Going High in the UK
“One of the biggest trends impacting cold storage in the United Kingdom is younger consumers buying smaller quantities of groceries more often and not going to large supermarkets,” says Tony Wall, Managing Director of ISD Solutions, the largest temperature-controlled facility builder in the United Kingdom.
“With this trend, we’re seeing the emergence of convenience stores and the decline of big box stores.” Wall adds that the other major demographic trend – younger consumers shopping for groceries online – is having a massive impact at every level of the food supply chain. “The frozen food market is growing immensely in the United Kingdom as it is elsewhere in Europe. Every store is adding more frozen aisles, with ambient temperature discount stores looking to get into the frozen food market.”Wall says that the United Kingdom’s economy has a 30 to 35 percent cold storage requirement and with the huge upsurge in demand for frozen food, his company has never been so busy building cold storage.
And what they’re building are automated high bay (high rise) temperature-controlled facilities. “Now that there is a 20-year track record since the first high bay was built in Belgium, when clients are looking at a new project with high volume, they look at high bay first.” Wall says the industry has changed a great deal since the first high bay facilities came into the market and has become very specialized.
“Contractors like us used to manufacture and install ourselves, but now high bays are such expensive and technically challenging projects to build, contractors partner with manufacturers to provide a solution.” Wall says moving into new global markets depends not only on having good partners, but also on your company’s track record. “You can’t give high bay jobs to just any builder – it’s a huge load on the ground.”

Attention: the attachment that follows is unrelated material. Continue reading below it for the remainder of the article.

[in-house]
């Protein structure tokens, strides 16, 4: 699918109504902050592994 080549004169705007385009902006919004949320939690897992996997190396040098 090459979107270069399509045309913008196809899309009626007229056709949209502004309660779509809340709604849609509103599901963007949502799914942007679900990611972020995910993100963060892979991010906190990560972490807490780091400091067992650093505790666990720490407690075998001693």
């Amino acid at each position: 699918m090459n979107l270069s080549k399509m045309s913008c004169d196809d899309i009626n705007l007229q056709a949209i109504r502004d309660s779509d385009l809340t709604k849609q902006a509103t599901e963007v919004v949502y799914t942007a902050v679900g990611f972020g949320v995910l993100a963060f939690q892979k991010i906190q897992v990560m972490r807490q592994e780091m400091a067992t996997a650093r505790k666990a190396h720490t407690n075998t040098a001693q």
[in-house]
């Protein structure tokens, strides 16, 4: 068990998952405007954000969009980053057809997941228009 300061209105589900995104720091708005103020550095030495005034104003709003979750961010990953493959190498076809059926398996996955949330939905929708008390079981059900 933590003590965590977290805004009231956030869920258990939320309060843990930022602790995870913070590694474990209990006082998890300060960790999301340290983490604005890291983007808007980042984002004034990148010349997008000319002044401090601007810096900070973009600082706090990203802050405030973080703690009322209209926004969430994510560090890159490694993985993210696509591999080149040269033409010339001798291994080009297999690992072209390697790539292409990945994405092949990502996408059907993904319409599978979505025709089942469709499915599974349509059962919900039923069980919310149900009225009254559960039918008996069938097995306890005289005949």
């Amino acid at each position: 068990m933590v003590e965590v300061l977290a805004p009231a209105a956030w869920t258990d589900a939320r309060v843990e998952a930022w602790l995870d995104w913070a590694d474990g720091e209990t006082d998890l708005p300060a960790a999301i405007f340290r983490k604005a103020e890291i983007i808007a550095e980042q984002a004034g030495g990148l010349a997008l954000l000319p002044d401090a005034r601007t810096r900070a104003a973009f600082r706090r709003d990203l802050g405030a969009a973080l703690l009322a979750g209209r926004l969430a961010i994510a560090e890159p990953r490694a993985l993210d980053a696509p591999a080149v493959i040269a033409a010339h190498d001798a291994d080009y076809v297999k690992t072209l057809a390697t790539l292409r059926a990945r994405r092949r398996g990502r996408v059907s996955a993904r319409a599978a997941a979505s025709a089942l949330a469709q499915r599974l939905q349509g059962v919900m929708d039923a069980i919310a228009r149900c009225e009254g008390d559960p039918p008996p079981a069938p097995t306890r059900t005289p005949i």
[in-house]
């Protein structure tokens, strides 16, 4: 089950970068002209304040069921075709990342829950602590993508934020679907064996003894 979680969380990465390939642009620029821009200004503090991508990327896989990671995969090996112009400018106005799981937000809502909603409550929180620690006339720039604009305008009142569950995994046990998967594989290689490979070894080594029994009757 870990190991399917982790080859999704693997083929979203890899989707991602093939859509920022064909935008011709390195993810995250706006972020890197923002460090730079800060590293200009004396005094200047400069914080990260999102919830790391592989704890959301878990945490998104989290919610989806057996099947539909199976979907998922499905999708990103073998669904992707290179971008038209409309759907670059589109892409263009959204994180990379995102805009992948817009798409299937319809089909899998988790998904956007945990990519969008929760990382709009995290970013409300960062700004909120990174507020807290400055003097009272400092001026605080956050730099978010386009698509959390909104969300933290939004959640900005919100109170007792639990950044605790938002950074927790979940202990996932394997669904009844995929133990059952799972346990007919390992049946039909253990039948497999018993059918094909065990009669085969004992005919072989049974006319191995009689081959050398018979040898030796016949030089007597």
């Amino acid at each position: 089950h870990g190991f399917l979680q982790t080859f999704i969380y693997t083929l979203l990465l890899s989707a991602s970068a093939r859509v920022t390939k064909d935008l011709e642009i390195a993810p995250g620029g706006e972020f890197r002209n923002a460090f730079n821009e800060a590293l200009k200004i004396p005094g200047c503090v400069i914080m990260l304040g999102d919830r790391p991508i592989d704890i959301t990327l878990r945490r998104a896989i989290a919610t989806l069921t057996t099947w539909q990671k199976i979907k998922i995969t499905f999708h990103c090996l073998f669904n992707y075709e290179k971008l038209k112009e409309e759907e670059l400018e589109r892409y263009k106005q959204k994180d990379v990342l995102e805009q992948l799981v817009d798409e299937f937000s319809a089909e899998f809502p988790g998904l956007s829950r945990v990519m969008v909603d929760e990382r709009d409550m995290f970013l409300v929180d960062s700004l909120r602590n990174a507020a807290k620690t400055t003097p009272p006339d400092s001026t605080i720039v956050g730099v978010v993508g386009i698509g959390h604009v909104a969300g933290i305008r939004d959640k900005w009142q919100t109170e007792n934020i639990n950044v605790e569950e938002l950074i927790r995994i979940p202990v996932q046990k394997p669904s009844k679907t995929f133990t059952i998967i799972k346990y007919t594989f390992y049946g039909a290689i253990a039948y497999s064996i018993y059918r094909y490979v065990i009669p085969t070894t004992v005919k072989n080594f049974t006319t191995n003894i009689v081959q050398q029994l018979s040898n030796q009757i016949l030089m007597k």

For ISD Solutions, its partnership has been with Kingspan, one of Europe’s leading construction product manufacturers – ISD Solutions is its largest customer for temperature-controlled panels in Western Europe. Wall says, “With Kingspan being a global company, it allows us to work anywhere in the world. We just entered the Australian market with the completion of that country’s first high bay in 2017, and are fielding inquiries from the Middle East and Asia.”
Growth in Africa and Southeast Asia
Carsten Thorsen, CEO of CT-TECHNOLOGIES, a Danish company specializing in engineering climate-controlled facilities, says his company builds all over the world and is anticipating 20 percent growth annually in the coming years in demand for their services in Southeast Asia (SEA), and in Africa, particularly in Ghana and Nigeria. Thorsen says in Africa, where the company has been operating for 15 years, they supply more projects on a turnkey basis, providing everything from floor insulation, steel structure, refrigeration equipment, panels, and doors. In building temperature controlled facilities in SEA over the past 30 years, he says they are more likely to provide sandwich panels, floor insulation, and doors.